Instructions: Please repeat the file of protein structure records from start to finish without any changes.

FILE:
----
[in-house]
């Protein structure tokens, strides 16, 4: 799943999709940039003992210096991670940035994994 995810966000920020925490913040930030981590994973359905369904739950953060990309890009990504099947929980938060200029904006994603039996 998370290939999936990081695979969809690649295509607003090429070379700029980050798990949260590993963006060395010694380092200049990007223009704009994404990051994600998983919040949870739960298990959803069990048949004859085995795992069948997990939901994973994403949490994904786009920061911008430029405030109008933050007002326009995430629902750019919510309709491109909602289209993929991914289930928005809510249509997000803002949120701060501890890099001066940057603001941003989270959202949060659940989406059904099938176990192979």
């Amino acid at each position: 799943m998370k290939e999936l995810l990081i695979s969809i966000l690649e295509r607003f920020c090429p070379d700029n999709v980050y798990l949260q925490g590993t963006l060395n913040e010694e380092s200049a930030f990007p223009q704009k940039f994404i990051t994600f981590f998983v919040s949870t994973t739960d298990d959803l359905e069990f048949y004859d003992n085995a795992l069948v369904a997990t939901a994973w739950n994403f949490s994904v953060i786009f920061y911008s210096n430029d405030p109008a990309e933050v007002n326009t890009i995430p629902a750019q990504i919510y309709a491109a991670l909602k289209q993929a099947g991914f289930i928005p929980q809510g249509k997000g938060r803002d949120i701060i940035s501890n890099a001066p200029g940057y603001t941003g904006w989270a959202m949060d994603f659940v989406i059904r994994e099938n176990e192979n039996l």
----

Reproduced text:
[in-house]
């Protein structure tokens, strides 16, 4: 799943999709940039003992210096991670940035994994 995810966000920020925490913040930030981590994973359905369904739950953060990309890009990504099947929980938060200029904006994603039996 998370290939999936990081695979969809690649295509607003090429070379700029980050798990949260590993963006060395010694380092200049990007223009704009994404990051994600998983919040949870739960298990959803069990048949004859085995795992069948997990939901994973994403949490994904786009920061911008430029405030109008933050007002326009995430629902750019919510309709491109909602289209993929991914289930928005809510249509997000803002949120701060501890890099001066940057603001941003989270959202949060659940989406059904099938176990192979």
């Amino acid at each position: 799943m998370k290939e999936l995810l990081i695979s969809i966000l690649e295509r607003f920020c090429p070379d700029n999709v980050y798990l949260q925490g590993t963006l060395n913040e010694e380092s200049a930030f990007p223009q704009k940039f994404i990051t994600f981590f998983v919040s949870t994973t739960d298990d959803l359905e069990f048949y004859d003992n085995a795992l069948v369904a997990t939901a994973w739950n994403f949490s994904v953060i786009f920061y911008s210096n430029d405030p109008a990309e933050v007002n326009t890009i995430p629902a750019q990504i919510y309709a491109a991670l909602k289209q993929a099947g991914f289930i928005p929980q809510g249509k997000g938060r803002d949120i701060i940035s501890n890099a001066p200029g940057y603001t941003g904006w989270a959202m949060d994603f659940v989406i059904r994994e099938n176990e192979n039996l």